In my article ‘The False Economic Recovery Narrative Will Die In 2017’, I outlined the propaganda trap being established by globalist owned and operated media outlets like Bloomberg, in which they consistently claim that Donald Trump has “inherited” an economy in recovery and ascendancy from the Obama administration. I thoroughly debunked their positions and “evidence” by showing how each of their fundamental indicators has actually been in steady decline since 2008, even in the face of massive monetary intervention and fiat printing by the Fed.
My greatest concern leading up to the 2016 election was that Trump would be allowed to win because he represents the perfect scapegoat for an economic crisis that central banks have been brewing for years.
Race–baiting: “the unfair use of statements about race to try to influence the actions or attitudes of a particular group of people.”
This is typical of the New York Times’ race baiting.
After the author goes “slumming it” undercover at a rural Michigan Walmart she concludes that the white, working poor voted for Trump because of resentment at the loss of their white privilege.
I wonder if she had moonlighted at a majority black or South Asian-staffed Walmart in suburban Maryland, Virginia or Pennsylvania her conclusions would have been different.
By focusing on just the white working poor, the author’s goal is to increase racial divisions in the working class, to divide them and distract from the political and media establishments’ roles in turning our country into a 3rd world, banana republic for corporate exploitation.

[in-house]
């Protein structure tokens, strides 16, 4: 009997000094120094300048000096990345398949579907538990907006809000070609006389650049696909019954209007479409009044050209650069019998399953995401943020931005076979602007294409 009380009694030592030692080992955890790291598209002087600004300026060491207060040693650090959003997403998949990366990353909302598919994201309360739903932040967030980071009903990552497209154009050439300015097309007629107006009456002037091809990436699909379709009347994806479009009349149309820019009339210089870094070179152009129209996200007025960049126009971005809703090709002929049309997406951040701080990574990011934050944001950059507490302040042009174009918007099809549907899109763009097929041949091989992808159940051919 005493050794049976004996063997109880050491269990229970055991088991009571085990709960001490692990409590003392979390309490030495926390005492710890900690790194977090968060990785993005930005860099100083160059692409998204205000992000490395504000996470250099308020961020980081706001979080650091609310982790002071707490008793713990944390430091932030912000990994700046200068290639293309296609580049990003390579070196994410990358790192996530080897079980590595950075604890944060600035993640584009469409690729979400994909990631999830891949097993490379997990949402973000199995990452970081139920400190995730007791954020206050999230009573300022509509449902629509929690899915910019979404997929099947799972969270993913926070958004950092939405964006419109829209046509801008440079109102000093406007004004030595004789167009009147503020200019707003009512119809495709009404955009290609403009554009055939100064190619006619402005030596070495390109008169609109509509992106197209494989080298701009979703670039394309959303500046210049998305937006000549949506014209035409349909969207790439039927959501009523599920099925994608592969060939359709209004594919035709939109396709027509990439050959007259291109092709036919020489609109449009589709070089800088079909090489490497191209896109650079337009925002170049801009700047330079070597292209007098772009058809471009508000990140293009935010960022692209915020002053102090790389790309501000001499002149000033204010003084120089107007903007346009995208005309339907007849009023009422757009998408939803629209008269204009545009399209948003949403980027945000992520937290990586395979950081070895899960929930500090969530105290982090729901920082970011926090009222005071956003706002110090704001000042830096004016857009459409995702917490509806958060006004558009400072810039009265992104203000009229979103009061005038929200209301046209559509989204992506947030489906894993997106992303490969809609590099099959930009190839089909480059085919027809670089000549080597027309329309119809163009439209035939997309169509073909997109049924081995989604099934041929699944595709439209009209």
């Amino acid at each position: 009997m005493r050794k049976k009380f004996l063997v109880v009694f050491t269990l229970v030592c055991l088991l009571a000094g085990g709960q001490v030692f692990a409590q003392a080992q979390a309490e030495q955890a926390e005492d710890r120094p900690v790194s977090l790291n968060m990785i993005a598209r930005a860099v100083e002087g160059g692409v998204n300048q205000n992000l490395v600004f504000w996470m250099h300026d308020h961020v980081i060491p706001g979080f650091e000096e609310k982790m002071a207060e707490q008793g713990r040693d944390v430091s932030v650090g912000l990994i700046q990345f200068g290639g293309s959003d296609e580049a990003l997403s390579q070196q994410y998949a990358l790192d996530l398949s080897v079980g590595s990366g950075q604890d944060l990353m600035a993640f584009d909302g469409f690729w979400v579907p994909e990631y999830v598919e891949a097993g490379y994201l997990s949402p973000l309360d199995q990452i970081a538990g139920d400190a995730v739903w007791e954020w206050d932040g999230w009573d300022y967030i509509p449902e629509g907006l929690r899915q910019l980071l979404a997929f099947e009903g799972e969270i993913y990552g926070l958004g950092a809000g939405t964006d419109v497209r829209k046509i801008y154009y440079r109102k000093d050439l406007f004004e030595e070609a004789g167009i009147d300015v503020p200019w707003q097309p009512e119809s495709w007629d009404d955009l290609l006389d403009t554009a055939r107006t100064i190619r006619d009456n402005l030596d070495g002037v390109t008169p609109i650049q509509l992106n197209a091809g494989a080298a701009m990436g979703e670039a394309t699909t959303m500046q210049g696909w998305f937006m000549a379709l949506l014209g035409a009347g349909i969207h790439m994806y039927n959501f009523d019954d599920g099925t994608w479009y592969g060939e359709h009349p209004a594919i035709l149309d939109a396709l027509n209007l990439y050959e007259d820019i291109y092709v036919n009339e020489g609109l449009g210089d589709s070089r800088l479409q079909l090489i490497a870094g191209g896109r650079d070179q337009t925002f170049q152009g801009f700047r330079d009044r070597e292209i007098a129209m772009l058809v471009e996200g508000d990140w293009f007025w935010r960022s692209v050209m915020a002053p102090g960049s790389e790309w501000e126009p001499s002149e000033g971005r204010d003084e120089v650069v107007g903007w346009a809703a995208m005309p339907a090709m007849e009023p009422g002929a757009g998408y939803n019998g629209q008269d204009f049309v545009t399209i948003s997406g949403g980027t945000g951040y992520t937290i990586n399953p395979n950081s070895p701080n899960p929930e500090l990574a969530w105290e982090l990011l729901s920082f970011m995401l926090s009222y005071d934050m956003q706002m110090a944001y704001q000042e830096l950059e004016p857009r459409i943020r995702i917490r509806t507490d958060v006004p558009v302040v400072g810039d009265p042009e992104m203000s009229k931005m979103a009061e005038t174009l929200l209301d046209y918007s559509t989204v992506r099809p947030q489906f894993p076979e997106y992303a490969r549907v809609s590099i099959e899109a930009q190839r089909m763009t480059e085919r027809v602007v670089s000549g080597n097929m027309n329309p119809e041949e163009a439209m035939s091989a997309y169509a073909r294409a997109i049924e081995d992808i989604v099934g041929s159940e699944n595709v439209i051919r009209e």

Is she trying to imply that if they just hadn’t been so blinded by their own racist reactions to globalist Darwinism, they would have voted for Hillary Clinton?
The author doesn’t explain how these race-blind 2008 voters, that helped elect Obama, are white supremacists 8 years later.
She also doesn’t take into account that they might not have voted for Hillary for many non-racist reasons, including how Hillary’s husband passed NAFTA, and after 8 years in office her would-be White House predecessor doubled the national debt (to “bail-out” banks) and created less than 3% growth with 95% of new jobs being part-time, temp or contract.
The Washington Post works hard to distract from the fact that the American Dream has faded for the entire working class, not just a particular race, and that fading was designed to benefit global corporations and the oligarchs that own them.
White Resentment on the Night Shift at Walmart
By TRACIE McMILLAN